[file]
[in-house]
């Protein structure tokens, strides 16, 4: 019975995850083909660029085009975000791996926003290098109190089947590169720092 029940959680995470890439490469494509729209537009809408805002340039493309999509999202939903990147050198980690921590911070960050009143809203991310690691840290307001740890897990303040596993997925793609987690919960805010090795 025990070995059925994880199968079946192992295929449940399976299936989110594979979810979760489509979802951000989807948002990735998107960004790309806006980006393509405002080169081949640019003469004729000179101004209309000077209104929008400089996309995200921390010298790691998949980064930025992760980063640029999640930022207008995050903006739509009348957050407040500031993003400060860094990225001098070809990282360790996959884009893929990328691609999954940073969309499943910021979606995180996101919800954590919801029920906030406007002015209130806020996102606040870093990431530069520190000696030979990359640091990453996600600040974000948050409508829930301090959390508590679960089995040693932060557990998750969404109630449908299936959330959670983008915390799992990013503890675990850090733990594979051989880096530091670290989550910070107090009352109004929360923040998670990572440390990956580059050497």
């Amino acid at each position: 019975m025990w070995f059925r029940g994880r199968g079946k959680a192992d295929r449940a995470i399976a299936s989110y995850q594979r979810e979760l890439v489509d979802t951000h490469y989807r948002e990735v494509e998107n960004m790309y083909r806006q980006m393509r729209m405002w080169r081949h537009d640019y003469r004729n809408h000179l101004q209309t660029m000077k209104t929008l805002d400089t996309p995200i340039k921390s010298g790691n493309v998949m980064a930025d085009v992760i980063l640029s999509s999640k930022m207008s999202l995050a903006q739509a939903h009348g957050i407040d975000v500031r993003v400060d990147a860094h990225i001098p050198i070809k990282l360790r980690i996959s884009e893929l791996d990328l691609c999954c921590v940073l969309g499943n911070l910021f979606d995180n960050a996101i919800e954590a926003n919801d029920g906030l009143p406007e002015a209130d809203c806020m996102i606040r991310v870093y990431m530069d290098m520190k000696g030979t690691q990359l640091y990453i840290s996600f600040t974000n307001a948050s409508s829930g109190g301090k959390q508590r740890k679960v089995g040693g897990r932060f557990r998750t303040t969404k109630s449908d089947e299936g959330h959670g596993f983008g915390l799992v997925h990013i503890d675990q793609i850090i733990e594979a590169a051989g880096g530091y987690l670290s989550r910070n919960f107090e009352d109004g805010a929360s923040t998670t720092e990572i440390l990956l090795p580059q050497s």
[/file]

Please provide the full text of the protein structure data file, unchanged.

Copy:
[in-house]
């Protein structure tokens, strides 16, 4: 019975995850083909660029085009975000791996926003290098109190089947590169720092 029940959680995470890439490469494509729209537009809408805002340039493309999509999202939903990147050198980690921590911070960050009143809203991310690691840290307001740890897990303040596993997925793609987690919960805010090795 025990070995059925994880199968079946192992295929449940399976299936989110594979979810979760489509979802951000989807948002990735998107960004790309806006980006393509405002080169081949640019003469004729000179101004209309000077209104929008400089996309995200921390010298790691998949980064930025992760980063640029999640930022207008995050903006739509009348957050407040500031993003400060860094990225001098070809990282360790996959884009893929990328691609999954940073969309499943910021979606995180996101919800954590919801029920906030406007002015209130806020996102606040870093990431530069520190000696030979990359640091990453996600600040974000948050409508829930301090959390508590679960089995040693932060557990998750969404109630449908299936959330959670983008915390799992990013503890675990850090733990594979051989880096530091670290989550910070107090009352109004929360923040998670990572440390990956580059050497």
């Amino acid at each position: 019975m025990w070995f059925r029940g994880r199968g079946k959680a192992d295929r449940a995470i399976a299936s989110y995850q594979r979810e979760l890439v489509d979802t951000h490469y989807r948002e990735v494509e998107n960004m790309y083909r806006q980006m393509r729209m405002w080169r081949h537009d640019y003469r004729n809408h000179l101004q209309t660029m000077k209104t929008l805002d400089t996309p995200i340039k921390s010298g790691n493309v998949m980064a930025d085009v992760i980063l640029s999509s999640k930022m207008s999202l995050a903006q739509a939903h009348g957050i407040d975000v500031r993003v400060d990147a860094h990225i001098p050198i070809k990282l360790r980690i996959s884009e893929l791996d990328l691609c999954c921590v940073l969309g499943n911070l910021f979606d995180n960050a996101i919800e954590a926003n919801d029920g906030l009143p406007e002015a209130d809203c806020m996102i606040r991310v870093y990431m530069d290098m520190k000696g030979t690691q990359l640091y990453i840290s996600f600040t974000n307001a948050s409508s829930g109190g301090k959390q508590r740890k679960v089995g040693g897990r932060f557990r998750t303040t969404k109630s449908d089947e299936g959330h959670g596993f983008g915390l799992v997925h990013i503890d675990q793609i850090i733990e594979a590169a051989g880096g530091y987690l670290s989550r910070n919960f107090e009352d109004g805010a929360s923040t998670t720092e990572i440390l990956l090795p580059q050497s």